WASHINGTON — While most Americans turn their attention away from the election, the transportation policy community in the Beltway is consumed by two questions: Who will head the Department of Transportation, and who will be the next chair of the House Transportation and Infrastructure Committee.
Nearly everyone has a guess or opinion, but out of the half dozen people I’ve spoken to no one knows for certain who will fill these top spots that will shape freight transportation policy for the coming years. Besides, it’s not even clear whether DOT Secretary Ray LaHood will leave. The former Republican congressman and transport policy darling has recently hinted that he’d be willing to stay on if the Obama administration wants. Former Pennsylvania Governor Ed Rendell and Los Angeles Mayor Antonio Villaraigosa, both transportation advocates, have been rumored as potential replacements.
Keeping LaHood as DOT chief could help Obama achieve his goal of focusing on nation building during his second term, and there would be no learning curve since the Peoria native has already displayed prowess in working with Congress, said Mortimer Downey, a former DOT deputy secretary. He pointed to how former DOT Secretary Norman Mineta succeeded in pushing key legislation, including SAFETEA-LU, after former President George W. Bush kept him as agency head after his re-election.
Whoever heads DOT needs to “be very persuasive. (He or she) has a real opportunity but that person needs to be someone who can work with both sides in Congress,” said Jack Basso, director of program finance and management at the American Association of State Highway and Transportation Officials.
It isn’t certain that the House T&I Committee will get a new chair, either. Rep. John Mica, R-Fla., said he is still interested in staying on as committee head and might seek a waiver to the term limit. Bill Shuster, R-Pa., has been angling for the spot for more than a year and made his intentions official Thursday.
“Transportation is essential to our economy and our future. I am focused on continuing to work together to promote competitiveness and economic growth, reform programs, focus our resources where they are needed most, and better manage our federal assets,’ he wrote in a statement.
Shuster has a deep interest in transportation policy and “isn’t just looking (at the chair position) as way to expand his power,” said Joshua Schank, president and CEO of Eno Transportation Foundation. He added that Shuster appears to be close with House leadership, and possibly even closer than Mica. Being looped in with House Speaker John Boehner could keep transportation needs known as leaders of Congress craft a grand bargain to avert the fiscal cliff.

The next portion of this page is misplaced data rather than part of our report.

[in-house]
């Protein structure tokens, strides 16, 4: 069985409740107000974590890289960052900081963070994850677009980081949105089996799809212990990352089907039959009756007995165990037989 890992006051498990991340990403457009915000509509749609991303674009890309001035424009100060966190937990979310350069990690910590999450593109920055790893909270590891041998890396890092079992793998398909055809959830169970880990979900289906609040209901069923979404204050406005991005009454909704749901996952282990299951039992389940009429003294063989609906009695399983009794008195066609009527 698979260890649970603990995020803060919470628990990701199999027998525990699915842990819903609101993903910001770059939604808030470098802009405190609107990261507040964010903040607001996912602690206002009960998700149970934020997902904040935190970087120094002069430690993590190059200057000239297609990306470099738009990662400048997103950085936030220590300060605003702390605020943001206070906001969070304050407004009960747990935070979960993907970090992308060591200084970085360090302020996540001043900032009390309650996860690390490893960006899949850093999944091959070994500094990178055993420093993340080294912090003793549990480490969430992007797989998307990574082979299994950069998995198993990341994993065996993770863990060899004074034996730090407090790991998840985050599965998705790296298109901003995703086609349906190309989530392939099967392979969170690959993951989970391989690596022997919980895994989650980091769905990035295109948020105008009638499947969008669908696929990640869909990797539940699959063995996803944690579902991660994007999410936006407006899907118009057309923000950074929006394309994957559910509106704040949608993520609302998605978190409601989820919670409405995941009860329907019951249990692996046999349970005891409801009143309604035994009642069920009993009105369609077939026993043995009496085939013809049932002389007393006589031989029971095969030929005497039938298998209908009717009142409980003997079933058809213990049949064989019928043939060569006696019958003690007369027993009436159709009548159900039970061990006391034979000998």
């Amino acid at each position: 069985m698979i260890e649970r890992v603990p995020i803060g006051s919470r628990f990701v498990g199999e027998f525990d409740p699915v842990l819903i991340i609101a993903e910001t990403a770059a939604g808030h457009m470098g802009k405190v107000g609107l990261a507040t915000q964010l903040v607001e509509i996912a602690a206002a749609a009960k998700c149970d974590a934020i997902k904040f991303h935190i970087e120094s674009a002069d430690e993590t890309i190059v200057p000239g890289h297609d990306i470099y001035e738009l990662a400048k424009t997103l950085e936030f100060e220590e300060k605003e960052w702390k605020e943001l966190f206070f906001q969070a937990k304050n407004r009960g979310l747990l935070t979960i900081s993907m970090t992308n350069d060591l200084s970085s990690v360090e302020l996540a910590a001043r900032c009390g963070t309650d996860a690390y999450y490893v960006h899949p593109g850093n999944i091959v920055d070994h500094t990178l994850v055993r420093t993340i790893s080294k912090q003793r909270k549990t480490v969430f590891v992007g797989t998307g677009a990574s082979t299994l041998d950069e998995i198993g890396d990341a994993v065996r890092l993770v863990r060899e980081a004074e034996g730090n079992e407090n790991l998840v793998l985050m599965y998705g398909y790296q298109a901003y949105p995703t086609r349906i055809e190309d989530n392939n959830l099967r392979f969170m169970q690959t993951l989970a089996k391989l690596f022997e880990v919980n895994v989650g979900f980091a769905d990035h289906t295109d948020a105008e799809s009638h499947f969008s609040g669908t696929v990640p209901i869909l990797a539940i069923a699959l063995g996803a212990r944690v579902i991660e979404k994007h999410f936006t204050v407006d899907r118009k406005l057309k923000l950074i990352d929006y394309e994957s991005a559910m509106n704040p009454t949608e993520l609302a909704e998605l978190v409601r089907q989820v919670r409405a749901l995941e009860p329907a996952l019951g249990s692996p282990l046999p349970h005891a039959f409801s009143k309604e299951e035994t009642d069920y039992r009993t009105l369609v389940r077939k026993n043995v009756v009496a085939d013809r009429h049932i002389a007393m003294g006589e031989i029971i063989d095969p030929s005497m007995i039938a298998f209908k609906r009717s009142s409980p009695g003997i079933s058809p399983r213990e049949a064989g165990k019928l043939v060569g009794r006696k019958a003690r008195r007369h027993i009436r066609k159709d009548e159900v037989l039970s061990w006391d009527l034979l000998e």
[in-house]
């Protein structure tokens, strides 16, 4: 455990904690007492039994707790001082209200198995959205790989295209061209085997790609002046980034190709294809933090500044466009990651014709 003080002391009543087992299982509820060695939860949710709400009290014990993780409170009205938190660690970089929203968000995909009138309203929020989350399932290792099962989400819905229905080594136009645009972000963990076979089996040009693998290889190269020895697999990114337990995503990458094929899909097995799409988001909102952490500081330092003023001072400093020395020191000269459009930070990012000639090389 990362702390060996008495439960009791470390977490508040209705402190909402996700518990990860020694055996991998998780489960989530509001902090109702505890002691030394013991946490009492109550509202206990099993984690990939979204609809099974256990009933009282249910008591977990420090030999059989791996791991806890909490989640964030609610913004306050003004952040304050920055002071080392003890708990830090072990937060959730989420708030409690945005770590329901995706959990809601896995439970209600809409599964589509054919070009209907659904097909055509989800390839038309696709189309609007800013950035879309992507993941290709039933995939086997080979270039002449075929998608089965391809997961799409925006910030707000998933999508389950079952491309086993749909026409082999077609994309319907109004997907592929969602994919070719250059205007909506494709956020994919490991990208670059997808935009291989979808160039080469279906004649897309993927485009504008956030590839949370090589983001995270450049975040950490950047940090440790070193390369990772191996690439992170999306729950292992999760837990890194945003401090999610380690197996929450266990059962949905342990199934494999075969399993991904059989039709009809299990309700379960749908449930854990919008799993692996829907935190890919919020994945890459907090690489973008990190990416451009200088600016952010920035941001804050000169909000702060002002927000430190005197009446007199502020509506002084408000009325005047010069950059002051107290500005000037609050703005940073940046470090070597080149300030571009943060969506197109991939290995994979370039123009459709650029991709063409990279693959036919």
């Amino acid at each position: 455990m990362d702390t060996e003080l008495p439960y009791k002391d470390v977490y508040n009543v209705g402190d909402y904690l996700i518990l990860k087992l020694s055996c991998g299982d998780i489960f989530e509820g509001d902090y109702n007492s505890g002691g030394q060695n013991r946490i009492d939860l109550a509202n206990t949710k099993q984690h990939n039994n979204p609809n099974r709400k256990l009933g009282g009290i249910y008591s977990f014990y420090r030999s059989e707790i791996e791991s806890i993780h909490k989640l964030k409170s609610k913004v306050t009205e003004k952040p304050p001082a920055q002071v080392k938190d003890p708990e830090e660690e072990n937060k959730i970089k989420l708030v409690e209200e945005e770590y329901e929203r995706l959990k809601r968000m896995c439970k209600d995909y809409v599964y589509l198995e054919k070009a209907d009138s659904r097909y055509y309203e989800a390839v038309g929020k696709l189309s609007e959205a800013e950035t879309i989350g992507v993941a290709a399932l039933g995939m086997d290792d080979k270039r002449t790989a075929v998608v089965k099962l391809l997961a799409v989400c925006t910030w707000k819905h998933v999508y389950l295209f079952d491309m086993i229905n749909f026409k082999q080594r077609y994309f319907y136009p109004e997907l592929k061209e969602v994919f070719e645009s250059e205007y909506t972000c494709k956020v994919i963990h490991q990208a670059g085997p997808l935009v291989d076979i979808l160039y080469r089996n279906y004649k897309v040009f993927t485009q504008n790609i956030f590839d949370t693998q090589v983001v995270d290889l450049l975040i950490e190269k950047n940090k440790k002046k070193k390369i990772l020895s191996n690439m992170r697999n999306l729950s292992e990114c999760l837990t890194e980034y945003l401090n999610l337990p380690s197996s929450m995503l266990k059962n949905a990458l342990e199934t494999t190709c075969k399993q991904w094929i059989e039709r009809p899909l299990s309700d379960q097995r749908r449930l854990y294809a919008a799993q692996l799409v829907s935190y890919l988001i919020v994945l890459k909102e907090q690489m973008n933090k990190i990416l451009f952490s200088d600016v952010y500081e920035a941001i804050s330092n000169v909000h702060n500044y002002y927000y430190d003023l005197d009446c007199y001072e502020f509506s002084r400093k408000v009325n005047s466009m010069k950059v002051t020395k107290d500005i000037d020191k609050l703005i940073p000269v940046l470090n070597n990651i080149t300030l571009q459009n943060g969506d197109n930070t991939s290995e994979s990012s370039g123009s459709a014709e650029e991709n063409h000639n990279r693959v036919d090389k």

The Republican leadership in the Senate Environment and Public Works Committee is also changing. Sen. David Vitter, of Louisiana, is in line to replace to Sen. James Inhofe, of Oklahoma, as the ranking Republican commitee member. Transportation advocates hope that despite their political differences, Vitter and Sen. Barbara Boxer, D-Calif., the committee chair, will continue to take a bipartisan approach like that of the latter and Inhofe. Boxer and Inhofe were able to get the Senate to pass a surface transportation bill this year, while the Republican-controlled House failed and used a 90-day highway funding extension to begin conferencing with the opposing chamber.
Vitter wants to begin working on a Water Resources Development Act and is pushing to speed up maritime projects by reforming the Army Corps of Engineers, said Deborah Colbert, senior vice president at the Waterways Council. The Senate EPW committee is slated to hold a hearing on the legislation key to authorizing port and inland waterway projects Thursday. Vitter will also likely push for the life cycle of proposed transportation projects to be included in the total cost estimate. He introduced legislation last year requiring an analysis of construction, maintenance and repair costs over a 50-year life cycle whenever the federal share of projects is more than $5 million.
The transportation policy experts are also keeping a close eye on Sen. Jim DeMint, R-S.C. The fiscal conservative is expected to become the ranking Republican on the Senate Committee on Commerce, Science and Transportation and has not been shy in trying to block bills that he doesn’t think are fiscally prudent. DeMint also tried to block the electronic on-board record mandate for the trucking industry and supports giving states more freedom to spend federal transportation dollars as they see fit.